I don’t know the answer, but I wrote some code that might help. My code is too slow to calculate the actual answer, with $2012$ in the problem. But if you replace $2012$ with the numbers $1$ through $10$, the answers to those 10 problems are [1, 1, 2, 4, 5, 5, 6, 8, 9, 9]. Maybe you can see a pattern in those solutions.

This CoffeeScript code calculates the answer with brute-force, trying all possible permutations and recording the maximum value. One function it provides is maximumValueForSetSize, which would return the answer if called with 2012 as the argument. But it runs in $O(n!)$ time, far too slowly to practically provide the answer to your problem. However, another function, maximumValuesForSetsUpTo, can provide data points for the results. It also runs in $O(n!)$ time, but this is reasonable because the function is still useful for small values of $n$. I used that function to calculate the 10 answers that I included above.

Here is the code. You can run it from this JS Bin. Scroll to the “useful calculations” section at the bottom and change the numbers if you want to experiment.

# environment setup

# this is CoffeeScript (http://coffeescript.org/)
# and I'm using the Underscore.js library (http://underscorejs.org/)

log = console.log

testFunctionUsingTestCases = (fun, funName, testCases) ->
  for testCase in testCases
    expectedResult = _(testCase).first()
    callArguments = _(testCase).rest()
    actualResult = fun.apply(undefined, callArguments)

    if ! _.isEqual(actualResult, expectedResult)
      log("test failed for function "+funName+" - arguments, expected, and actual:", callArguments, expectedResult, actualResult)
      return
  log("all tests passed for function "+funName)


# defining evaluatePermutation

absOfDifference = (num1, num2) ->
  Math.abs(num1 - num2)

# Big O: O(n) for n = permutation size
evaluatePermutation = (permutation) ->
  current = _(permutation).first()
  for number in _(permutation).rest()
    current = absOfDifference(current, number)
  return current
evaluatePermutationTestCases = [
  [1, [1]]
  [1, [1, 2]]
  [2, [1, 2, 3]]
  [2, [2, 1, 3]]
  [0, [3, 1, 2]]
  [0, [3, 2, 1]]
  [2, [1, 2, 3, 4]]
  [4, [1, 3, 2, 4]]
  [2, [2, 1, 3, 4]]
]
testFunctionUsingTestCases(evaluatePermutation, "evaluatePermutation", evaluatePermutationTestCases)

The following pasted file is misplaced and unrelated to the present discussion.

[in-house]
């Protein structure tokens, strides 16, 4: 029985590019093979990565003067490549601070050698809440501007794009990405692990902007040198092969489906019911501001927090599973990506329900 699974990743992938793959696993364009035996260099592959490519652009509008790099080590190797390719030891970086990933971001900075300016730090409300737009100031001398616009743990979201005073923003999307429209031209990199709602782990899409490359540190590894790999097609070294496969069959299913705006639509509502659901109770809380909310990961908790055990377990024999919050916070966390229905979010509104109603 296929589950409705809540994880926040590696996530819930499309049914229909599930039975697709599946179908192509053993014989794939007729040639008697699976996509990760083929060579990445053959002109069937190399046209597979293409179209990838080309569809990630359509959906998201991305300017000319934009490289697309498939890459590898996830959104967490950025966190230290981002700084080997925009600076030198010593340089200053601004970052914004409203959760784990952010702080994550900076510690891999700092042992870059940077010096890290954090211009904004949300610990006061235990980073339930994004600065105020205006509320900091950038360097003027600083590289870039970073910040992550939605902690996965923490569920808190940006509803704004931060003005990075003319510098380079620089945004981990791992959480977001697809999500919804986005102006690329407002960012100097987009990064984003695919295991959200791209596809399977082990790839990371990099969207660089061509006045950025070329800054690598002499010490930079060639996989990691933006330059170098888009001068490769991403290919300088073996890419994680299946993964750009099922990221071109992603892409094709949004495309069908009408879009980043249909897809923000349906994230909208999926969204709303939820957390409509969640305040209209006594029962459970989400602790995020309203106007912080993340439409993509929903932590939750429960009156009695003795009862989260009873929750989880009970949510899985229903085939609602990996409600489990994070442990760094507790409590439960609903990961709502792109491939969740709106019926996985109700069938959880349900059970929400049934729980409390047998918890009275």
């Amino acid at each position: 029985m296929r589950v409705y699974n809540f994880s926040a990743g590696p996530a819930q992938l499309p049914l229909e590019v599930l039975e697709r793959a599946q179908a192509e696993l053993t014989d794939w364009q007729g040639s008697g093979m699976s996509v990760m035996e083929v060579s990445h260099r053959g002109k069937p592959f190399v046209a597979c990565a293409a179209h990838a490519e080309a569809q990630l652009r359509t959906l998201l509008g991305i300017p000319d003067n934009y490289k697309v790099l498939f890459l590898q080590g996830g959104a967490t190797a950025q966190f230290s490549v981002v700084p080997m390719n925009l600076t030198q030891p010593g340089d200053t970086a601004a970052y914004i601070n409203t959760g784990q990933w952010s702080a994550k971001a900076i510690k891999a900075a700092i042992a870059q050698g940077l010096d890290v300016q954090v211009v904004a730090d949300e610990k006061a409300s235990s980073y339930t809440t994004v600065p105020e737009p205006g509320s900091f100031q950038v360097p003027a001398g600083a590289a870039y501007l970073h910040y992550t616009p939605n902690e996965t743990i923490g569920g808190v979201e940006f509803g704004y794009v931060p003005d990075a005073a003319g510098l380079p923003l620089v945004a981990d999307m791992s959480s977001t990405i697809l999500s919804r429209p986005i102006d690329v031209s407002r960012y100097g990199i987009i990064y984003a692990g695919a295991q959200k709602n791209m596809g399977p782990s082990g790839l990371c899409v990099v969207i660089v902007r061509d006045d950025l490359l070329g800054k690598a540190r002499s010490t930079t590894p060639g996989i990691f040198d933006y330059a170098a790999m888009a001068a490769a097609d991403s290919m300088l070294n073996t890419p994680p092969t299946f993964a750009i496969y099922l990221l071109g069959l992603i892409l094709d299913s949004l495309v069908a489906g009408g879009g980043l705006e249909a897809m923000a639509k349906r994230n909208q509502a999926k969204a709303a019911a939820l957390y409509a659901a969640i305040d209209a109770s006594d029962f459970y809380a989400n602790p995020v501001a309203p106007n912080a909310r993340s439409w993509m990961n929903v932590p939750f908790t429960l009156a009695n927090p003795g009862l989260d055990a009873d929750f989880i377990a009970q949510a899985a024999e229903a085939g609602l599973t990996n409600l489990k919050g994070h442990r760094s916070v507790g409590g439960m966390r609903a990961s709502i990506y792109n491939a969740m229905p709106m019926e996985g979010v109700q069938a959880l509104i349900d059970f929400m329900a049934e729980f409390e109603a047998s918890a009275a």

permute = `function(input) {
    var permArr = [],
    usedChars = [];
    function main(input){
        var i, ch;
        for (i = 0; i < input.length; i++) {
            ch = input.splice(i, 1)[0];
            usedChars.push(ch);
            if (input.length == 0) {
                permArr.push(usedChars.slice());
            }
            main(input);
            input.splice(i, 0, ch);
            usedChars.pop();
        }
        return permArr
    }
    return main(input);
};` # from http://stackoverflow.com/a/11509565/578288

# Big O: O(n)
setWithSize = (size) ->
  [1..size]

# Big O: O(n!)
permutationsOfSetWithSize = (size) ->
  return _.compose(permute, setWithSize)(size)
permutationsOfSetWithSizeTestCases = [
  [[ [1] ], 1]
  [[ [1, 2],[2, 1] ], 2]
  [[ [1, 2, 3],[1, 3, 2],[2, 1, 3],[2, 3, 1],[3, 1, 2],[3, 2, 1] ], 3]
]
testFunctionUsingTestCases(permutationsOfSetWithSize, "permutationsOfSetWithSize", permutationsOfSetWithSizeTestCases)


# defining maximumValueForSetSize

# Big O: O(n*m) for n = num of permutations, m = permutation size
# evaluatePermutation is O(m)
# map is O(n)
# max is O(n)
maximumValueUsingPermutations = (permutations) ->
  return _.max( _(permutations).map(evaluatePermutation) )

# Big O: O(n!)
# maximumValueUsingPermutations is O(n^2)
# permutationsOfSetWithSize is O(n!)
maximumValueForSetSize = (size) ->
  return _.compose(maximumValueUsingPermutations, permutationsOfSetWithSize)(size)
maximumValueForSetSizeTestCases = [
  [1, 1]
  [1, 2]
  [2, 3]
]
testFunctionUsingTestCases(maximumValueForSetSize, "maximumValueForSetSize", maximumValueForSetSizeTestCases)


# defining maximumValuesForSetsUpTo

# Big O: O(n!)
maximumValuesForSetsUpTo = (maxSize) ->
  for size in [1..maxSize]
    maximumValueForSetSize(size)
maximumValuesForSetsUpToTestCases = [
  [[1, 1], 2]
  [[1, 1, 2], 3]
]
testFunctionUsingTestCases(maximumValuesForSetsUpTo, "maximumValuesForSetsUpTo", maximumValuesForSetsUpToTestCases)


# useful calculations

maxSize = 5
log("maximum values for sets of sizes up to #{maxSize}:", maximumValuesForSetsUpTo(maxSize) )

# this takes too long to run - estimated over a year
#idealSize = 2012
#log("maximum value for set of size #{idealSize}:",  maximumValueForSetSize(idealSize) )